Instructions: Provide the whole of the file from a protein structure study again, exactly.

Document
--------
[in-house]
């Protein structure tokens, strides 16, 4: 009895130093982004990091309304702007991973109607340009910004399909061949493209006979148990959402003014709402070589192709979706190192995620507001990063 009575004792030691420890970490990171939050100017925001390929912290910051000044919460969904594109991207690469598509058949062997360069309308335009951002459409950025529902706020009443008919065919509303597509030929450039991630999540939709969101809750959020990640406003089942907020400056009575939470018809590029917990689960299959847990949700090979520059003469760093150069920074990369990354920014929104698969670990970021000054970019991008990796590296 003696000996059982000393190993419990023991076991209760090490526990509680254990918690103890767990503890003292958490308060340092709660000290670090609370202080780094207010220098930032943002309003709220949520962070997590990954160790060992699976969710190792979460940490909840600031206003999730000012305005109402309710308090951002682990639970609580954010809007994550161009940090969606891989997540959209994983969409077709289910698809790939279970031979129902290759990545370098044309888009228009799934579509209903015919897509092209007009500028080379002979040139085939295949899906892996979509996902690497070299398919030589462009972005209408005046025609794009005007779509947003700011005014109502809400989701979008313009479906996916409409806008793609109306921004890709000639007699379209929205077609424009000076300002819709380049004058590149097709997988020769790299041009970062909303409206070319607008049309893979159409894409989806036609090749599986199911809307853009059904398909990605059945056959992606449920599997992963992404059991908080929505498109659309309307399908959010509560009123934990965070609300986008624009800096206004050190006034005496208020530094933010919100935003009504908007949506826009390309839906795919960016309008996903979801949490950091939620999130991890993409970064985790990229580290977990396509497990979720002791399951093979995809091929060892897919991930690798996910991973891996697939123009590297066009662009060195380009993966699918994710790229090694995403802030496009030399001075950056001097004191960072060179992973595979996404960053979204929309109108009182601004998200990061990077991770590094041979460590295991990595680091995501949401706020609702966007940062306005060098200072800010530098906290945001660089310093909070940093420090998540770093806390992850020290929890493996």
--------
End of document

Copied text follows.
[in-house]
């Protein structure tokens, strides 16, 4: 009895130093982004990091309304702007991973109607340009910004399909061949493209006979148990959402003014709402070589192709979706190192995620507001990063 009575004792030691420890970490990171939050100017925001390929912290910051000044919460969904594109991207690469598509058949062997360069309308335009951002459409950025529902706020009443008919065919509303597509030929450039991630999540939709969101809750959020990640406003089942907020400056009575939470018809590029917990689960299959847990949700090979520059003469760093150069920074990369990354920014929104698969670990970021000054970019991008990796590296 003696000996059982000393190993419990023991076991209760090490526990509680254990918690103890767990503890003292958490308060340092709660000290670090609370202080780094207010220098930032943002309003709220949520962070997590990954160790060992699976969710190792979460940490909840600031206003999730000012305005109402309710308090951002682990639970609580954010809007994550161009940090969606891989997540959209994983969409077709289910698809790939279970031979129902290759990545370098044309888009228009799934579509209903015919897509092209007009500028080379002979040139085939295949899906892996979509996902690497070299398919030589462009972005209408005046025609794009005007779509947003700011005014109502809400989701979008313009479906996916409409806008793609109306921004890709000639007699379209929205077609424009000076300002819709380049004058590149097709997988020769790299041009970062909303409206070319607008049309893979159409894409989806036609090749599986199911809307853009059904398909990605059945056959992606449920599997992963992404059991908080929505498109659309309307399908959010509560009123934990965070609300986008624009800096206004050190006034005496208020530094933010919100935003009504908007949506826009390309839906795919960016309008996903979801949490950091939620999130991890993409970064985790990229580290977990396509497990979720002791399951093979995809091929060892897919991930690798996910991973891996697939123009590297066009662009060195380009993966699918994710790229090694995403802030496009030399001075950056001097004191960072060179992973595979996404960053979204929309109108009182601004998200990061990077991770590094041979460590295991990595680091995501949401706020609702966007940062306005060098200072800010530098906290945001660089310093909070940093420090998540770093806390992850020290929890493996």